This solution will make mapping easier not only in thrid-world countries (where internet is sparse and you can’t rely on external web services, or spend days installing tile rendering stacks), but in densely mapped cities, where data has not been updated for years, because it already seems well-mapped, why go there again.
The next step would be an Android application for mapping. Why android? Because I again keep in mind mappers in third-world countries, who can get an android phone for $30, but not an iPhone for $300. So, let’s take Vespucci. It is a powerful editor, getting better every months thanks to Simon. It can download an area and let you edit it. But can it work without internet and GPS? Not likely. Can it be used on a mapping party, when you are passing 10 points of interest a minute? You’ll be exhausted in half an hour. The ideal mapping solution will have to separate data collection and data processing. Step 1: go out and record everything. Take photos, record audio, type a hundred house numbers, draw some crude lines on a touch-screen, like you do on walking papers. The interface should allow for quick mapping, e.g. in a car: you see a sign — you press a button and leave moving a mark to a correct place and tagging it for later. KeypadMapper and OSM Tracker are examples of this approach, but it should be made more streamlined and consistent. You cannot rely on GPS, for it has low precision, and not available on cheaper phones (off go those two apps). You cannot rely on the internet to provide you with tiles (off goes OSMPad). But you can assume you’ll have a chance to download 100k of osm data back at home (or 10-20k on the road), to use as a base map for further mapping.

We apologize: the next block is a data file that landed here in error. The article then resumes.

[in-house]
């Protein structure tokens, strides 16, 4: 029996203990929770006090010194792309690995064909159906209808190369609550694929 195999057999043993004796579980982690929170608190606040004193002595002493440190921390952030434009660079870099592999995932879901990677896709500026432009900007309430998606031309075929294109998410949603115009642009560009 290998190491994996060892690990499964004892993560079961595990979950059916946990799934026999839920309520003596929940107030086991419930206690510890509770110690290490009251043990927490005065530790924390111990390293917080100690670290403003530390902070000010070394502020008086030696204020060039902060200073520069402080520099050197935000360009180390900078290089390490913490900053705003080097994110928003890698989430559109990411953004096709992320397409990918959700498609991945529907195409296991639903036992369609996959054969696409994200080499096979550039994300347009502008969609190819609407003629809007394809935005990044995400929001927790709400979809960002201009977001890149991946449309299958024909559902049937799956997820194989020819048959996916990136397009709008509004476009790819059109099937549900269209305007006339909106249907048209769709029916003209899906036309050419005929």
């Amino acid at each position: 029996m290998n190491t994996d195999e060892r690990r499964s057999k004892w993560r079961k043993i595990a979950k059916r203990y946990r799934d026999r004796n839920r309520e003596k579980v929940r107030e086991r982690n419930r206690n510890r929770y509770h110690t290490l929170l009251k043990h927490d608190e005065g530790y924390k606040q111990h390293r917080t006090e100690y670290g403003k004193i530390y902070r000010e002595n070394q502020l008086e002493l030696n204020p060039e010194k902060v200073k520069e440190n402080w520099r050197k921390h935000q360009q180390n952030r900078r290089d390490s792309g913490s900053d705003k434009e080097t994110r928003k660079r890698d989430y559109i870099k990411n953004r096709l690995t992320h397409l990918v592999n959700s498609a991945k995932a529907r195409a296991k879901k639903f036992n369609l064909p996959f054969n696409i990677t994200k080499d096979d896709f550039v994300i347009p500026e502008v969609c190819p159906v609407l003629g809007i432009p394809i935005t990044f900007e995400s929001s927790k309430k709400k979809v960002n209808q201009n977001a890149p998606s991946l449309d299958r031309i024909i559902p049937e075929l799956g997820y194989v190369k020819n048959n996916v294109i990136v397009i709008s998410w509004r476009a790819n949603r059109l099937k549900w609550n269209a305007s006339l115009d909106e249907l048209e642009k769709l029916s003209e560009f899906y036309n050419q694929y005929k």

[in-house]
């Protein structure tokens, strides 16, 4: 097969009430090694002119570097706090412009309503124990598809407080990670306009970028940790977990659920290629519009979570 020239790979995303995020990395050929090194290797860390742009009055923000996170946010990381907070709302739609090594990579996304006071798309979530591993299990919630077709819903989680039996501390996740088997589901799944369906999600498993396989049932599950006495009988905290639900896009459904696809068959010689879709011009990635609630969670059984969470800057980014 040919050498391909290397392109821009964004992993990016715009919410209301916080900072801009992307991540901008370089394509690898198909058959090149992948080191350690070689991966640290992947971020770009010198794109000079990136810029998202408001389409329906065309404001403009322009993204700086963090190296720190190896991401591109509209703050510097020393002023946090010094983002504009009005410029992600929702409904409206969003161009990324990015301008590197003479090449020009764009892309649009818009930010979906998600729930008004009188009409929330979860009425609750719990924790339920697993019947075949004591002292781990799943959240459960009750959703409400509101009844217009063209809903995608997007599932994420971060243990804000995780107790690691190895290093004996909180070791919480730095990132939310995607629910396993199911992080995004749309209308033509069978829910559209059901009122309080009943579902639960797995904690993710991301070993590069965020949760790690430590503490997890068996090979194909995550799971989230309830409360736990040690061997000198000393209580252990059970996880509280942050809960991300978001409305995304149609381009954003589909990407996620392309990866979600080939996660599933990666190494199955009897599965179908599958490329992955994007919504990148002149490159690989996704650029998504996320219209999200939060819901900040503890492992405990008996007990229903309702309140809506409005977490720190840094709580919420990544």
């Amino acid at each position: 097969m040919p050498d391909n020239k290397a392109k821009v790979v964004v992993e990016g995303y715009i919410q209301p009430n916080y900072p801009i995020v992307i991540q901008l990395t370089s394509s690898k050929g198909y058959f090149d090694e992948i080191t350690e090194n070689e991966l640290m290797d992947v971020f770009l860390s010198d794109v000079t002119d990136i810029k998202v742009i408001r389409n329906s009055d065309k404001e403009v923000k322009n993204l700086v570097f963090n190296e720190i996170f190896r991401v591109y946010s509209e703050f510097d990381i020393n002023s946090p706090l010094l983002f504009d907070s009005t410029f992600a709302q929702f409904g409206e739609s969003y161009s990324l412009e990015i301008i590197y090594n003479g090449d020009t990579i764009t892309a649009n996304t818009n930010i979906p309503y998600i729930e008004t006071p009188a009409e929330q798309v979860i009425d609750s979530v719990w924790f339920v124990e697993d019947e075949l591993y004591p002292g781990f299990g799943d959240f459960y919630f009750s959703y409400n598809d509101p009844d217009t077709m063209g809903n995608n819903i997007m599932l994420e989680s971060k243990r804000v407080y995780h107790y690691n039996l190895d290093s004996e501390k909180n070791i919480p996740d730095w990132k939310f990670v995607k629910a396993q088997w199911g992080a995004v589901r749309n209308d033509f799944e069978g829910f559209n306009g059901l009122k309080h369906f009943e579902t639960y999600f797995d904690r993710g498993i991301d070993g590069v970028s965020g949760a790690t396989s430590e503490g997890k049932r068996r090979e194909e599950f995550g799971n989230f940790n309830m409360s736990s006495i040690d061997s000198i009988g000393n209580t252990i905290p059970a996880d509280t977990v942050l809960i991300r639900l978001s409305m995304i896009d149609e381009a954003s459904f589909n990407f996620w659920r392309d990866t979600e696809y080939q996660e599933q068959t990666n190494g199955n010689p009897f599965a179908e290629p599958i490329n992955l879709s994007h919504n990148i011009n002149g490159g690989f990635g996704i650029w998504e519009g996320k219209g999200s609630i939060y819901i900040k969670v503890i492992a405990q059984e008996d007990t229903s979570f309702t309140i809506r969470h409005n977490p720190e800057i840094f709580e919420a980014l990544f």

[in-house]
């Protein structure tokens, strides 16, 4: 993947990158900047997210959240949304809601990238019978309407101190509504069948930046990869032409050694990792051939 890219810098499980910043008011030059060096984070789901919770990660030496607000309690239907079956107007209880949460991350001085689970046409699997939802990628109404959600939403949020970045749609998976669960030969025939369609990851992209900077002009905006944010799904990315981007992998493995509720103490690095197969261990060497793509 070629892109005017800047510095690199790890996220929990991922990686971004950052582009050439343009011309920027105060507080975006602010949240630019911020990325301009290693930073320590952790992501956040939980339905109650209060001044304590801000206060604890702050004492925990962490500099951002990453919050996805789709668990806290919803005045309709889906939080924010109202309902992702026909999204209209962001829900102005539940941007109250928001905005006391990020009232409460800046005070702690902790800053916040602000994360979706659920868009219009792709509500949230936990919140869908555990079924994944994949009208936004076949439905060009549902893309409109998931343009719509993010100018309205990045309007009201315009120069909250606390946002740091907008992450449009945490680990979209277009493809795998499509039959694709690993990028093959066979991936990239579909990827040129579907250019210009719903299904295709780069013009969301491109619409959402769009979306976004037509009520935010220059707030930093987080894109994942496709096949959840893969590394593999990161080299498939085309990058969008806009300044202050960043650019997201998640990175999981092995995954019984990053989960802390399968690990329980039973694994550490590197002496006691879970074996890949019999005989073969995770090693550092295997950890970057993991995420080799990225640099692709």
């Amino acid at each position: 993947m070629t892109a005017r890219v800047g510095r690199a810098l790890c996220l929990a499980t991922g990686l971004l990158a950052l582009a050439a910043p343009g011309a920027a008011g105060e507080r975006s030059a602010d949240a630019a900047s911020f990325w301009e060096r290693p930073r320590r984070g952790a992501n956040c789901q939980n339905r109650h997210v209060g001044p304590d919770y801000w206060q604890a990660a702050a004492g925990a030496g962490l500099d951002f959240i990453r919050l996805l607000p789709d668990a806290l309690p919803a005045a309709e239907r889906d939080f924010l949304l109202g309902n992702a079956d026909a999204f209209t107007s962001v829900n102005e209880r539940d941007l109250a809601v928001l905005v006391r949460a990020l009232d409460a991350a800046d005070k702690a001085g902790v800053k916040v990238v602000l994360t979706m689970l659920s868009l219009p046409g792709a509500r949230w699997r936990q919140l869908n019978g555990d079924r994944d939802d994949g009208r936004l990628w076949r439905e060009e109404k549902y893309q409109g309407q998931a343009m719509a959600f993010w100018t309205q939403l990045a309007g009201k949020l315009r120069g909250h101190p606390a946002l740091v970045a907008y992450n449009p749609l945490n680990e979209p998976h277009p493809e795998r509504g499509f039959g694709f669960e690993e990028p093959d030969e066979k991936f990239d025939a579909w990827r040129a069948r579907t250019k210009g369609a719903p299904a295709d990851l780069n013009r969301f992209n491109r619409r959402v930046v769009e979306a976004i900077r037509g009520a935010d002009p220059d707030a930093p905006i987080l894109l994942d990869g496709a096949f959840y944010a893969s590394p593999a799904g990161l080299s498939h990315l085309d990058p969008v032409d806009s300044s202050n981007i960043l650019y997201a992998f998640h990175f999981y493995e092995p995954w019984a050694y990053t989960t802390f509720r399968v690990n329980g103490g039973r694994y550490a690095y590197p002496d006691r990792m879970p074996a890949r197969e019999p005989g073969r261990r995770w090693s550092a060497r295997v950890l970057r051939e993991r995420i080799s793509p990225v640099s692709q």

Step 2: Upload collected data somewhere (e.g. on your computer), process it and update the map. Data format can be universal, which means some central server for storing all the information. Audio notes can (and should) be converted to text, GPS trace joined from broken segments, data split between days and so on. Since most of points would be in tags or other non-textual representation, so anybody can use it for mapping, you would have an option of upload it to a server (right from your phone), so someone else could map it in their spare time. Or it could be you, download the data pack in JOSM. And then — map it. Recorded points shown as icons, with copypasteable tags; photos already georeferenced with subsecond precision, notes written on a map, crude drawings also georeferenced as underlying layers, between OSM data and imagery. It would be so much better then trying to remember what you meant by these waypoint titles, or having to read your handwriting on walking papers. And technical requirements would be as low as they get.